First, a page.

Used tyre storage regulation - amendment to Schedule 2 of EMPCA

Brad Arkell
Senior Policy Officer
Environmental Policy & Support Services Section
EPA Tasmania
Department of Primary Industries, Parks, Water and Environment
GPO Box 1550
Hobart 7001

12 July 2017

Email: brad.arkell@environment.tas.gov.au

Used tyre storage regulation – amendment to Schedule 2 of EMPCA

The TCT is highly supportive of the proposal to have waste tyre storage listed as a Schedule 2 activity under EMPCA.

Our major concern is that 100 tonnes (equivalent to 12,500 EPUs or standard car tyres) is a high threshold for this activity. This threshold would enable storage of up to 100 tonnes of waste tyres without a requirement for assessment and approval by the Board of the EPA.

One hundred tonnes is used for a range of other schedule 2 listings, but I wonder if it is appropriate in this instance given the potential hazard posed by such a large amount of stored tyres. Unless there is some compelling reason for settling on 100 tonnes the TCT recommends that the EPA considers a lower limit of perhaps 50 tonnes.

Under the proposed Schedule 2 listing, it may be possible that a commercial operator (a person who receives payment for collection of waste tyres) could avoid the Schedule 2 requirements (and perhaps other EMPCA requirements) by getting approval from a local council for storage, but not processing, of just under 100 tonnes of waste tyres. This could also be replicated by the same operator at a number of properties, which may be in close proximity. In this way we could end up with a situation similar to that which exists at Longford, only at a number of properties, with no guarantee that the tyres are ever processed or appropriately disposed.

A lower threshold would be a deterrent to such a practice by making it more difficult and costly to operate outside of the Schedule 2 requirements. It would also reduce the potential hazard associated such storages.

Given that the Approved Management Method for Storage and Reuse of Waste Tyres is now in force and applies to quantities of tyres up to 6250 EPU, could the above problem be averted by reducing the Schedule 2 threshold to 6250 EPU (or 50 tonnes) and above?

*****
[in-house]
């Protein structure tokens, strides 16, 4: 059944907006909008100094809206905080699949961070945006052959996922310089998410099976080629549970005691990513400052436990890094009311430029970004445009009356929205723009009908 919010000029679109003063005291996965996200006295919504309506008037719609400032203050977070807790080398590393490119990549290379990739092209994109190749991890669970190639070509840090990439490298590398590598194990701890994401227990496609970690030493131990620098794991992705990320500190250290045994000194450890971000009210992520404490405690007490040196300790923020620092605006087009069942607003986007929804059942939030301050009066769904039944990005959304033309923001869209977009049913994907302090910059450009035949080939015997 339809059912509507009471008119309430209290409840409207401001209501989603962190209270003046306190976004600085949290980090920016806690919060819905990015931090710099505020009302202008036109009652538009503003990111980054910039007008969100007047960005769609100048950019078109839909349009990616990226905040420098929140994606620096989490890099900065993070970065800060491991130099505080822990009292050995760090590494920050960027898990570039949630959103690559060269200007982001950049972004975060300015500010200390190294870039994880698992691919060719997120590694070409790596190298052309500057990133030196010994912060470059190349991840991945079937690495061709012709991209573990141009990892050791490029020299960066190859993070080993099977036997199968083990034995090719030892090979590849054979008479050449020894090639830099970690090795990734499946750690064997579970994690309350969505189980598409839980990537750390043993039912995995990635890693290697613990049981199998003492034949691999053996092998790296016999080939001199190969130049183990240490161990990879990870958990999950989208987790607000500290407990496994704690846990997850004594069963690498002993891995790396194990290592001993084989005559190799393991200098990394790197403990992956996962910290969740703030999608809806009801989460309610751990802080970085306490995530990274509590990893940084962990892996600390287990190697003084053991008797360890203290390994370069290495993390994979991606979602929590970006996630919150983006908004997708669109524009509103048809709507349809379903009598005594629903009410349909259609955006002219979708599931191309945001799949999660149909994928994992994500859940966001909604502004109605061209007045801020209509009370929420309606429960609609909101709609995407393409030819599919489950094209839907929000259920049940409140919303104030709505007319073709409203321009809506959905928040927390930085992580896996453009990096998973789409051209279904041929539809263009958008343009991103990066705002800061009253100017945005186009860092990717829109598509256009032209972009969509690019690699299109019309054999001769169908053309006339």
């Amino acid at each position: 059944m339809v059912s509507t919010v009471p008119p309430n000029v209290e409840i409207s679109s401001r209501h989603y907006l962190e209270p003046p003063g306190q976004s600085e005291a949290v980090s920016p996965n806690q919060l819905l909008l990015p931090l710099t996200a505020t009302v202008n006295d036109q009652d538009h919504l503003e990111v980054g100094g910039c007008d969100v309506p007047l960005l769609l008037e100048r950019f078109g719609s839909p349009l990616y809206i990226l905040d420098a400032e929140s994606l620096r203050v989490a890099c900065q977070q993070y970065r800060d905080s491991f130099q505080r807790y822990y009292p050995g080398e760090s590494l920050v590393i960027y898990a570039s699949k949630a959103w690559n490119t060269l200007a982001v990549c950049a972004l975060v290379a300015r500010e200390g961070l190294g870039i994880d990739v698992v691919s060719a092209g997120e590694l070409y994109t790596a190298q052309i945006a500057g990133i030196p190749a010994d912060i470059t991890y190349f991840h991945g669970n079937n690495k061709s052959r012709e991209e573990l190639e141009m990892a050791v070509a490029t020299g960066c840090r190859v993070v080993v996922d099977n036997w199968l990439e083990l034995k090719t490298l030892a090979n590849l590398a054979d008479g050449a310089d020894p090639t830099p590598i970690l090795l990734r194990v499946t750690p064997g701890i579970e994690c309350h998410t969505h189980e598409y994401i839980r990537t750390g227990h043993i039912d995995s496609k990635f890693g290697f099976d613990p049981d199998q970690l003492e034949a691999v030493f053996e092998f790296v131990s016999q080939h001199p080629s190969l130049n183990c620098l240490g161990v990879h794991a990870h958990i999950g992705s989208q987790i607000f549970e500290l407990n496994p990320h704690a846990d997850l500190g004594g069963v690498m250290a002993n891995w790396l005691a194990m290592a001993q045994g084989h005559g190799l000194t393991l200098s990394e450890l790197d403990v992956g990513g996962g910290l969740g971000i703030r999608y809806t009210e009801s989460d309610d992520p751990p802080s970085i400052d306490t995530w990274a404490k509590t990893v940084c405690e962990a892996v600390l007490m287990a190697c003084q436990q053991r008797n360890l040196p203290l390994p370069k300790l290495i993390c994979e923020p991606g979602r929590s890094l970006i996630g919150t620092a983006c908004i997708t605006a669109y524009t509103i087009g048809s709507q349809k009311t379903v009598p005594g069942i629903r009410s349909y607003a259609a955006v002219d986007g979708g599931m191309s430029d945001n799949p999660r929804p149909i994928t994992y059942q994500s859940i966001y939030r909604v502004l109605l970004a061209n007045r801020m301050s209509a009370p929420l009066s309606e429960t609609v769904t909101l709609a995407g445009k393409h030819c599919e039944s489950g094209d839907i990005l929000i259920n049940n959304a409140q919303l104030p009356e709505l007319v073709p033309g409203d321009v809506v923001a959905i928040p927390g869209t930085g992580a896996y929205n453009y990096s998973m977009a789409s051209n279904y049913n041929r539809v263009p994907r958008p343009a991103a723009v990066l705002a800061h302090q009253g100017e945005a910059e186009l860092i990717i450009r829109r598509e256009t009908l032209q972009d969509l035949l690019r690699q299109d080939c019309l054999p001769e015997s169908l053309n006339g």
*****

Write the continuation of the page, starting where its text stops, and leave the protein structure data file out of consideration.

This would seem to have the added advantage that all tyre storages would need to be compliant with one or the other regulation.

In the letter we received from EPA Director Wes Ford, dated 9 June 2017, he provided a definition of the activity of "Waste Tyre Storage Depots" including that ”depots which are designed to store, or are likely to store, 100 tonnes or more of waste tyres”. How will the EPA determine that depots are “designed to store” or “are likely to store” 100 tonnes of waste tyres prior to that quantity of waste tyres actually being stored at a depot?

Can the wording of the definition be amended to ensure that a prospective storage operator can better ensure they are compliant with this requirement and the EPA can more effectively monitor compliance? There may also be need for some details regarding this matter to be included in communication materials released by the EPA.

Once the proposed amendment to Schedule 2 is in place, it will be important to ensure that the impact of the changes are clearly communicated to all those people who produce, store or regulate waste tyres. This would include: the broader Tasmanian public; those who receive, transport and store waste tyres (including garages and tyre retailers); and local government. It is critical to have communication materials ready to be distributed immediately after the regulation comes into effect, as this is when most people will take notice. It is important that such communication materials make it clear that the Schedule 2 listing applies regardless of whether the waste tyres are to be processed and addresses the concern expressed above regarding how to determine intention to store 100 tonnes of tyres.

The TCT would welcome any opportunity to assist with the preparation of communication materials regarding this regulation and is keen to help distribute completed materials.

Yours sincerely

Peter McGlone
Director